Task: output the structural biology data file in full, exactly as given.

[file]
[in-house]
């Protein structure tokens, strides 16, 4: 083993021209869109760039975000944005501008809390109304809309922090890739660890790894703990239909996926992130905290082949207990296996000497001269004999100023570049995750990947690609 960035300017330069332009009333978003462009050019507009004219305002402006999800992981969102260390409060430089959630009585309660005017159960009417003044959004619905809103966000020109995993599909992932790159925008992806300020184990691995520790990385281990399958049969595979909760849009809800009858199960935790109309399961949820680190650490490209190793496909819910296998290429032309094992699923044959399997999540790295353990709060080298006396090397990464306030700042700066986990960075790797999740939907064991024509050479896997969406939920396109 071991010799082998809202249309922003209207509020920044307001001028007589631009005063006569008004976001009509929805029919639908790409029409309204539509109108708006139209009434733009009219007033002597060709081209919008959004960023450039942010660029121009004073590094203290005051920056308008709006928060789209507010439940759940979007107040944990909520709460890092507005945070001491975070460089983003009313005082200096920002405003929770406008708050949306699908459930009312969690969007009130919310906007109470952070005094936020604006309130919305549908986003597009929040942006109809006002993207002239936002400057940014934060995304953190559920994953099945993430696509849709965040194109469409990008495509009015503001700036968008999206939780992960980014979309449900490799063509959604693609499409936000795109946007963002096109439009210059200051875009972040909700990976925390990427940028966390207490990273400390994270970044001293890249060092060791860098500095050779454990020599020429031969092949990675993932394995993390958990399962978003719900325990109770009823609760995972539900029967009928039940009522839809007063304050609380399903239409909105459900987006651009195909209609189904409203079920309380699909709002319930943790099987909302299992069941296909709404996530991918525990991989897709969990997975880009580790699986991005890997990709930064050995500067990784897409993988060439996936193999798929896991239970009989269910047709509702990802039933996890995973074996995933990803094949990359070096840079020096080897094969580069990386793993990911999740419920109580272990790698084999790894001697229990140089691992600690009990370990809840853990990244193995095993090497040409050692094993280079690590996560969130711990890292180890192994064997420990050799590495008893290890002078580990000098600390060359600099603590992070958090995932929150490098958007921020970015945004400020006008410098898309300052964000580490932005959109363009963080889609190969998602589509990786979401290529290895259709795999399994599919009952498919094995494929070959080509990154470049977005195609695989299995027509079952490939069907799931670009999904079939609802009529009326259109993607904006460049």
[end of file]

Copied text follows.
[in-house]
């Protein structure tokens, strides 16, 4: 083993021209869109760039975000944005501008809390109304809309922090890739660890790894703990239909996926992130905290082949207990296996000497001269004999100023570049995750990947690609 960035300017330069332009009333978003462009050019507009004219305002402006999800992981969102260390409060430089959630009585309660005017159960009417003044959004619905809103966000020109995993599909992932790159925008992806300020184990691995520790990385281990399958049969595979909760849009809800009858199960935790109309399961949820680190650490490209190793496909819910296998290429032309094992699923044959399997999540790295353990709060080298006396090397990464306030700042700066986990960075790797999740939907064991024509050479896997969406939920396109 071991010799082998809202249309922003209207509020920044307001001028007589631009005063006569008004976001009509929805029919639908790409029409309204539509109108708006139209009434733009009219007033002597060709081209919008959004960023450039942010660029121009004073590094203290005051920056308008709006928060789209507010439940759940979007107040944990909520709460890092507005945070001491975070460089983003009313005082200096920002405003929770406008708050949306699908459930009312969690969007009130919310906007109470952070005094936020604006309130919305549908986003597009929040942006109809006002993207002239936002400057940014934060995304953190559920994953099945993430696509849709965040194109469409990008495509009015503001700036968008999206939780992960980014979309449900490799063509959604693609499409936000795109946007963002096109439009210059200051875009972040909700990976925390990427940028966390207490990273400390994270970044001293890249060092060791860098500095050779454990020599020429031969092949990675993932394995993390958990399962978003719900325990109770009823609760995972539900029967009928039940009522839809007063304050609380399903239409909105459900987006651009195909209609189904409203079920309380699909709002319930943790099987909302299992069941296909709404996530991918525990991989897709969990997975880009580790699986991005890997990709930064050995500067990784897409993988060439996936193999798929896991239970009989269910047709509702990802039933996890995973074996995933990803094949990359070096840079020096080897094969580069990386793993990911999740419920109580272990790698084999790894001697229990140089691992600690009990370990809840853990990244193995095993090497040409050692094993280079690590996560969130711990890292180890192994064997420990050799590495008893290890002078580990000098600390060359600099603590992070958090995932929150490098958007921020970015945004400020006008410098898309300052964000580490932005959109363009963080889609190969998602589509990786979401290529290895259709795999399994599919009952498919094995494929070959080509990154470049977005195609695989299995027509079952490939069907799931670009999904079939609802009529009326259109993607904006460049």